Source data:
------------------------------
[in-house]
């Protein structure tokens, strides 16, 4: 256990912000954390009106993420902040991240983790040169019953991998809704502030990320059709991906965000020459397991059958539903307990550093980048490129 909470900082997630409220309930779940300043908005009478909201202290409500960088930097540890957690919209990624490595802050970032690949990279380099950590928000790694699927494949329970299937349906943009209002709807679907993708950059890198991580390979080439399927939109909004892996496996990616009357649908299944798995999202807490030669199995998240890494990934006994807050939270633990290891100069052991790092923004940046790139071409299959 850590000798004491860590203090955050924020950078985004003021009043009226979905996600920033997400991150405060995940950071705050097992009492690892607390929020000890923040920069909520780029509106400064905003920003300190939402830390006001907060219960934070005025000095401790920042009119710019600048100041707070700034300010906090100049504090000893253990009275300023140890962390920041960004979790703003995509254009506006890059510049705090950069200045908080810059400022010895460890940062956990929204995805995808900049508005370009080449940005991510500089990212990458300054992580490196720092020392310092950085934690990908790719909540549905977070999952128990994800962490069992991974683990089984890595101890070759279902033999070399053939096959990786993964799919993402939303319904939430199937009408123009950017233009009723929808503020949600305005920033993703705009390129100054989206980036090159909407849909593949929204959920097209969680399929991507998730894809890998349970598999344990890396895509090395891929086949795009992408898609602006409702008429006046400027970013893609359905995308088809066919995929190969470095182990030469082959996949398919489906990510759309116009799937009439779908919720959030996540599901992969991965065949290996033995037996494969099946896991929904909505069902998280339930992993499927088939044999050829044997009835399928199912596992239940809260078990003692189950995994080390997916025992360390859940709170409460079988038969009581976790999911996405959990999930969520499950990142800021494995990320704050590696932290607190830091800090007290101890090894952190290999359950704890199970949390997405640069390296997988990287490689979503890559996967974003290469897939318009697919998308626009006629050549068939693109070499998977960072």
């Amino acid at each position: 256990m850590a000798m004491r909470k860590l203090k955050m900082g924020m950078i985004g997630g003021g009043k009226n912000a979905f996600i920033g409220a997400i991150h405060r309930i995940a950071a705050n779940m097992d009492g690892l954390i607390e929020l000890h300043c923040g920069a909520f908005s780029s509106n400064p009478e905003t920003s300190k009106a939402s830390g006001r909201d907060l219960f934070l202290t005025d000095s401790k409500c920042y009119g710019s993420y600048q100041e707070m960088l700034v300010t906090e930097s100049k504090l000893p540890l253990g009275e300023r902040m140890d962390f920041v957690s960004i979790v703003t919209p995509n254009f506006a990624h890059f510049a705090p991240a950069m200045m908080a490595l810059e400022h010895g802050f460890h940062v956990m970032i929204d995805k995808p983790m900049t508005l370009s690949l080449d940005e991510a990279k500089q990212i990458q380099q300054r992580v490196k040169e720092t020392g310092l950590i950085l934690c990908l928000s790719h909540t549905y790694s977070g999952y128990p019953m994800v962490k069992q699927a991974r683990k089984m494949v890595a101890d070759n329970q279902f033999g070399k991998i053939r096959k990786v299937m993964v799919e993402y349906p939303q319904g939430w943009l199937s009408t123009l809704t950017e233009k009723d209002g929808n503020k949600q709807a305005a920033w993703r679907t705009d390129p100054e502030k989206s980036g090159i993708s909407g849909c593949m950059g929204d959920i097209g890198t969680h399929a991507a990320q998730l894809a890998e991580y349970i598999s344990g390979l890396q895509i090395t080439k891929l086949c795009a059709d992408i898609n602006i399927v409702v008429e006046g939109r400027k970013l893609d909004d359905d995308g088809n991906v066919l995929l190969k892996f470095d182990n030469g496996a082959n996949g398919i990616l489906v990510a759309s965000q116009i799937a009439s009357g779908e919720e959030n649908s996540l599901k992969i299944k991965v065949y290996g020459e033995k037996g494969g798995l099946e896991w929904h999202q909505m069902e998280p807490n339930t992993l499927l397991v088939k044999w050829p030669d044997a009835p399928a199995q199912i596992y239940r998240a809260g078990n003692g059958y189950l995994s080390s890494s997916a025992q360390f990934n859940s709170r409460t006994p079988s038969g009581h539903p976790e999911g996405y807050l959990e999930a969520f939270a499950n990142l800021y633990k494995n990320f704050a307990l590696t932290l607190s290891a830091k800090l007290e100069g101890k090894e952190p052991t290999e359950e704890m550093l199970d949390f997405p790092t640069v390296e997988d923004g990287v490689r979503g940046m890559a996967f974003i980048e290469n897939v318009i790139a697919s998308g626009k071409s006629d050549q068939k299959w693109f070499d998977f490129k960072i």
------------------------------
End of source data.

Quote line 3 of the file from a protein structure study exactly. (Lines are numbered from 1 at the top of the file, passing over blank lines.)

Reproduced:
């Amino acid at each position: 256990m850590a000798m004491r909470k860590l203090k955050m900082g924020m950078i985004g997630g003021g009043k009226n912000a979905f996600i920033g409220a997400i991150h405060r309930i995940a950071a705050n779940m097992d009492g690892l954390i607390e929020l000890h300043c923040g920069a909520f908005s780029s509106n400064p009478e905003t920003s300190k009106a939402s830390g006001r909201d907060l219960f934070l202290t005025d000095s401790k409500c920042y009119g710019s993420y600048q100041e707070m960088l700034v300010t906090e930097s100049k504090l000893p540890l253990g009275e300023r902040m140890d962390f920041v957690s960004i979790v703003t919209p995509n254009f506006a990624h890059f510049a705090p991240a950069m200045m908080a490595l810059e400022h010895g802050f460890h940062v956990m970032i929204d995805k995808p983790m900049t508005l370009s690949l080449d940005e991510a990279k500089q990212i990458q380099q300054r992580v490196k040169e720092t020392g310092l950590i950085l934690c990908l928000s790719h909540t549905y790694s977070g999952y128990p019953m994800v962490k069992q699927a991974r683990k089984m494949v890595a101890d070759n329970q279902f033999g070399k991998i053939r096959k990786v299937m993964v799919e993402y349906p939303q319904g939430w943009l199937s009408t123009l809704t950017e233009k009723d209002g929808n503020k949600q709807a305005a920033w993703r679907t705009d390129p100054e502030k989206s980036g090159i993708s909407g849909c593949m950059g929204d959920i097209g890198t969680h399929a991507a990320q998730l894809a890998e991580y349970i598999s344990g390979l890396q895509i090395t080439k891929l086949c795009a059709d992408i898609n602006i399927v409702v008429e006046g939109r400027k970013l893609d909004d359905d995308g088809n991906v066919l995929l190969k892996f470095d182990n030469g496996a082959n996949g398919i990616l489906v990510a759309s965000q116009i799937a009439s009357g779908e919720e959030n649908s996540l599901k992969i299944k991965v065949y290996g020459e033995k037996g494969g798995l099946e896991w929904h999202q909505m069902e998280p807490n339930t992993l499927l397991v088939k044999w050829p030669d044997a009835p399928a199995q199912i596992y239940r998240a809260g078990n003692g059958y189950l995994s080390s890494s997916a025992q360390f990934n859940s709170r409460t006994p079988s038969g009581h539903p976790e999911g996405y807050l959990e999930a969520f939270a499950n990142l800021y633990k494995n990320f704050a307990l590696t932290l607190s290891a830091k800090l007290e100069g101890k090894e952190p052991t290999e359950e704890m550093l199970d949390f997405p790092t640069v390296e997988d923004g990287v490689r979503g940046m890559a996967f974003i980048e290469n897939v318009i790139a697919s998308g626009k071409s006629d050549q068939k299959w693109f070499d998977f490129k960072i």